The best thing about wearing a heart monitor for 24 hours was that it made me appreciate not having to wear one. It is one of two tests I’ve undergone that I would not ever like to repeat, the other being my sleep-deprived EEG, prior to which I had to stay awake for 30 hours, toward the end of which time I would have given up nuclear secrets, the identity of the Black Dahlia’s killer, or even my friend Hugh’s cheesecake recipe, anything that might promise to earn me some horizontal relief. I’d submit to another spinal tap—without a local—before I would willingly repeat either of those tests.

Having my monitor removed this morning can be counted among my life’s great moments, assuming that we’re speaking liberally and are including the top 500 moments or so. I’d put it above finding five dollars (at age 12 in the parking lot of the Rusty Pelican) and beneath learning to swim.

I was supposed to have a female tech for both attachment and removal, but this morning a male tech came to fetch me from the waiting room. Maybe the Kaiser folks figured I was androgynous enough to go either way. At any rate, I didn’t care. I popped my shirt’s snaps open so fast you’d have thought we were shooting an exam-room porn scene, except that women in porn films seldom wear long-sleeve corduroy shirts—too seldom if you ask me. The tech countered my sexy move with his own, tearing the electrodes and tape from my bare skin like a crazed animal, or at the very least like someone who had other patients to see and no time for procedural foreplay.

After our frenzied exchange he said I was all set and turned away to futz with the equipment. Covered in conductive gel and adhesive residue, I stood at the exam-room sink with a paper towel pitifully dabbing at my angry red skin—even angrier now than it had been the previous morning, when the Russian woman rubbed it mercilessly to rough up the areas where the electrodes would sit. “Oh,” today’s tech said, removing the lid from a canister of presoaked gauze. “You can use alcohol for that.”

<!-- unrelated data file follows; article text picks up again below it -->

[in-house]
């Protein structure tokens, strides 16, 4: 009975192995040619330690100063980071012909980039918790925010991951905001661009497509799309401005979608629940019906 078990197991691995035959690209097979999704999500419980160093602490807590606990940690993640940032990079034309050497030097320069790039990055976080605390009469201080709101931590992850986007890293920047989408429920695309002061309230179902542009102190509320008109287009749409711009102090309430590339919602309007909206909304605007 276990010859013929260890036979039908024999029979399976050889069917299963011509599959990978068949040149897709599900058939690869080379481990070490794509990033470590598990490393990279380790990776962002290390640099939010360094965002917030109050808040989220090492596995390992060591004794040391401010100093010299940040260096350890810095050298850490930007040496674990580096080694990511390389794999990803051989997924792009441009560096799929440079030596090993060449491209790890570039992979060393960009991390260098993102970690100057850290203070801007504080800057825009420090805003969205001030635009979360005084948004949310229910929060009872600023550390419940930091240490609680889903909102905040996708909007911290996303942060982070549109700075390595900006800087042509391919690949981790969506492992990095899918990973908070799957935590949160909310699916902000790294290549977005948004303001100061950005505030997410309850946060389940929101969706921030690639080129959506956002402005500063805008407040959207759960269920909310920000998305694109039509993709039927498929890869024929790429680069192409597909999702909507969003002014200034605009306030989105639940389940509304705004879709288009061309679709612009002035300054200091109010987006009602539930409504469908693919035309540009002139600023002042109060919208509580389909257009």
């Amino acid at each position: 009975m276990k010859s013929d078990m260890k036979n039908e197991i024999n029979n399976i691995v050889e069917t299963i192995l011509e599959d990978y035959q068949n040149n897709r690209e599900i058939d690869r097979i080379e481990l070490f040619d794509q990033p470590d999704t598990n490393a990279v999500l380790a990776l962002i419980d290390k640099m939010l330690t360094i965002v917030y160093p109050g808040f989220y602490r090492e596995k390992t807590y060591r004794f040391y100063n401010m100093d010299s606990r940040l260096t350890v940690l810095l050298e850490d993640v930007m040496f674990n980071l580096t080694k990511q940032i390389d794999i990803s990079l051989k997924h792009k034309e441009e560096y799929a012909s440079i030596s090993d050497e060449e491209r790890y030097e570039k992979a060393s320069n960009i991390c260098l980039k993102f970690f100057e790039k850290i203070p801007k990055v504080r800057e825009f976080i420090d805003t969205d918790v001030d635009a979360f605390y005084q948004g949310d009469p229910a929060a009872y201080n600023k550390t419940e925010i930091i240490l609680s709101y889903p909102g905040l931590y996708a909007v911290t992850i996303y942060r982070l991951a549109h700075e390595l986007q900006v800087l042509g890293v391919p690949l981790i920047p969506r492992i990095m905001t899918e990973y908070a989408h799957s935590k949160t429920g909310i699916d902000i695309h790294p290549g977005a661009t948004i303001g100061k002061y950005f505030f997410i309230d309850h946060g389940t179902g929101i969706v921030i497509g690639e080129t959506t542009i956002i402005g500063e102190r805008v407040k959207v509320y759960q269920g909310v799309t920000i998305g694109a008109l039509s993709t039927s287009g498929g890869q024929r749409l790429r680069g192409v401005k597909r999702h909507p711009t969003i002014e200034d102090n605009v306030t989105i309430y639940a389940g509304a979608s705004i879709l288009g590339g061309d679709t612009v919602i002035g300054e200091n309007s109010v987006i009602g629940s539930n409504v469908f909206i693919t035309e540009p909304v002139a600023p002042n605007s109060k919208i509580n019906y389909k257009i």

So I’m electrode-free, and I’ve shed my unit, and I can’t wait to free my boobs, which have been in their current state of bondage for 32 hours. Were I a woman of lesser endowment I’d consider giving them a weekend furlough, two luxurious days of braless hedonism, but nature is a cruel mistress, having saddled this tomboy with D-cup glands that forced her to stop boxing the neighborhood boys just as she was hitting her prime.

In a few days I’m certain to receive a call from my doctor telling me that everything looks normal; what else could be expected of a placebo test? A few days after that I’ll be scheduled for another appointment at MRI too! And thus life moves inexorably forward in Jabberwocky, where I’m thinking about buying a fanny pack to house my new Sony Soundabout.


Blogger sporksforall said...

I had the "sport" walkman that weighed about a thousand pounds. You left out the bit about your being very much like tickle me Elmo last night. I heart my ipod. And the giver of the ipod.

4:16 PM  
Blogger Slangred said...

Sounds like loads of fun, 'specially since I might have been able to excuse myself from work were I sporting said EKG strap-on, as the book detection system would surely have constituted enough of a magnetic field to pose a risk! I'm looking forward to the all-normal call, since I heartily heart your heart and the you surrounding it.

11:33 AM  
Blogger bryduck said...

Oh, sure, make my 5 hour stay at UCLA waiting for the PET scan that-would-never-be sound like a cruise to a Pacific isle! Show off.

1:50 PM  

Post a Comment

<< Home